As an engineer with 16+ years experience in the mechanical/energy engineering field, I can honestly say that the single most important course you can take and skill you can develop is . . .
Yes, you read that right.
Public speaking is one of the most important classes I took while I was an undergraduate mechanical engineering student. It really helped me gain a skill that has served me well over the years.
I already hear the push back . . . “but I don’t plan to speak to groups” . . . “it’s just not my thing so why bother”
Here’s the thing, when people think public speaking, they think Tony Robbins getting in front a whole crowd. They think about the Sunday morning speeches given by the pastor in church or perhaps a stand up comedian in front of a room full of people waiting to be entertained.
However, that is a very narrow view of public speaking. In my mind, any time you are talking and others are listening without any back and forth, you have moved from a conversation to public speaking.
Giving a company overview to two potential investors? Public Speaking.
Presenting your firm to potential employees at a job fair? Public Speaking.
Discussing your team’s latest project at a staff meeting? Public Speaking.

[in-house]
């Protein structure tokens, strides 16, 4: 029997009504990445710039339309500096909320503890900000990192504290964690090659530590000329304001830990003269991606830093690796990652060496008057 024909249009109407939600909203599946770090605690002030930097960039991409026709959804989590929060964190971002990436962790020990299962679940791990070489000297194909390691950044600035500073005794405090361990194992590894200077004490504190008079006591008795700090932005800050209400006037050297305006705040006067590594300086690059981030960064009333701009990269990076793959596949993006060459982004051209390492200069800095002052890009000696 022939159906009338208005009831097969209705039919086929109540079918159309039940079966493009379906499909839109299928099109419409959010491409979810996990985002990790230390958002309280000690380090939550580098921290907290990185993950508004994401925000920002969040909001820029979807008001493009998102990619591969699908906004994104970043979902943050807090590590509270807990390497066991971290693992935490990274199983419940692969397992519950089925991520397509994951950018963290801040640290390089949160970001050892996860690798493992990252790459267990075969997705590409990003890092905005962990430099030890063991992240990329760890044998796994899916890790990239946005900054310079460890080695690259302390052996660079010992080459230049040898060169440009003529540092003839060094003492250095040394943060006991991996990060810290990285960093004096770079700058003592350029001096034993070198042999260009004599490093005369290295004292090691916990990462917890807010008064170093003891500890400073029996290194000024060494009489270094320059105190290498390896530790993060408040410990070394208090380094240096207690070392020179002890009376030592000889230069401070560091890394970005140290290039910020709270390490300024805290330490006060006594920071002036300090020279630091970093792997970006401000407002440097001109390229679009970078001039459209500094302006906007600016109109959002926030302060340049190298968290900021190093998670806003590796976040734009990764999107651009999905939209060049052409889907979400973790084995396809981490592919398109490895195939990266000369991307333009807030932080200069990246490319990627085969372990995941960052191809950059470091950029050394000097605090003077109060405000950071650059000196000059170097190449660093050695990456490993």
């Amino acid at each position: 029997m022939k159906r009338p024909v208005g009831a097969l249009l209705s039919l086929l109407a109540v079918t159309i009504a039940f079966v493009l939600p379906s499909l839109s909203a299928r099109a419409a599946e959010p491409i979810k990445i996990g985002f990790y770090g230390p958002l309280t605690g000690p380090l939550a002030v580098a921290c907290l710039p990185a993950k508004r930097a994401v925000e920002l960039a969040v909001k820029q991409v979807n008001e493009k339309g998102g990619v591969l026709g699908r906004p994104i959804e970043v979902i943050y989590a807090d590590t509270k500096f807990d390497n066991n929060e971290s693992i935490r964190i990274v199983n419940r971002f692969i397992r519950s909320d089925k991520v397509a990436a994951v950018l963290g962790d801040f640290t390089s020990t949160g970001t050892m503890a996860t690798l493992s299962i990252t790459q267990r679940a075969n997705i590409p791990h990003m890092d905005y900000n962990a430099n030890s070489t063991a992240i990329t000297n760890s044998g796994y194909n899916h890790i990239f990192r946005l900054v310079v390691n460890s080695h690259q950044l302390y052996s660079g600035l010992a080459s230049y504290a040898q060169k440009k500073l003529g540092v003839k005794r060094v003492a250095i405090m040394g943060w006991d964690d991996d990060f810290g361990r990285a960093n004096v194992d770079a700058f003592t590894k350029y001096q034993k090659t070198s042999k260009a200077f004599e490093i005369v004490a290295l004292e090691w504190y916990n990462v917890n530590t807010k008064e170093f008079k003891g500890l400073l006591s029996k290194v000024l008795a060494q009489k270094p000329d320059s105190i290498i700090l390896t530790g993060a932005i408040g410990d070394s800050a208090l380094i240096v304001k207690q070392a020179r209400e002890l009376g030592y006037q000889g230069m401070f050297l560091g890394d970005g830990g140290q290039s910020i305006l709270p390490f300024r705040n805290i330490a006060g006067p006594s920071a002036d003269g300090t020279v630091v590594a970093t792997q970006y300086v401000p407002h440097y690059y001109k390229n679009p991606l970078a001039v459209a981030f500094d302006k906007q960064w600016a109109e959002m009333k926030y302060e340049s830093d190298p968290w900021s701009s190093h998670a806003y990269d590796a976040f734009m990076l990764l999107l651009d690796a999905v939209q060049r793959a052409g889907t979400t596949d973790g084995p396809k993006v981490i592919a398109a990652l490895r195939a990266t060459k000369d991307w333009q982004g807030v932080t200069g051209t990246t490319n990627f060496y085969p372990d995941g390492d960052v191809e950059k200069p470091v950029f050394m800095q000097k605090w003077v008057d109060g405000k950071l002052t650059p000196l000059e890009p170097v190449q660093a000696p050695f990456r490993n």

Therefore, this is a useful skill even if you never give a speech to large groups. During your career, you will have to present your projects, your company, and yourself to your team and/or clients. If you don’t have the ability to push your ideas forward and gain buy-in from others, then you are setting yourself up to often be a step behind.
Being able to publicly convey your ideas is one of the most powerful ways to gain that buy-in and flourish in your career.
When it comes to job or internship interviews, you will have the ability to present yourself better and will you to shine once you land the interview and once you get into the position.
I consider this to be one of the most important “peripheral skills” that has helped me have engineering success.
Ok, so now you realize the importance of public speaking, but is it really more important than other technical skills? I would answer a resounding “YES” to that question. There is often a way to set up your career to avoid certain technical skills that are not to your liking.
This does not mean that I think that public speaking is more important than technical skills in general. Rather, I think as a single skill it is more important than other single technical skills. Of course, you need to have sound engineering skills to land the job in the first place. However, to advance up the ladder and gain success in your engineering career you definitely need solid public speaking skills.
For example, I have avoided both calculus and chemistry and last used them when I took my professional engineering licensing exams. These two subjects are not really of interest to me and I am able to avoid them in my professional engineering career.
However, you CAN’T AVOID public speaking (as I defined it above) and that is what makes it the single greatest skill for your career.
Next Steps . . .
Still too nervous to get in front of others? Need some additional tips & advice to get yourself into public speaking?
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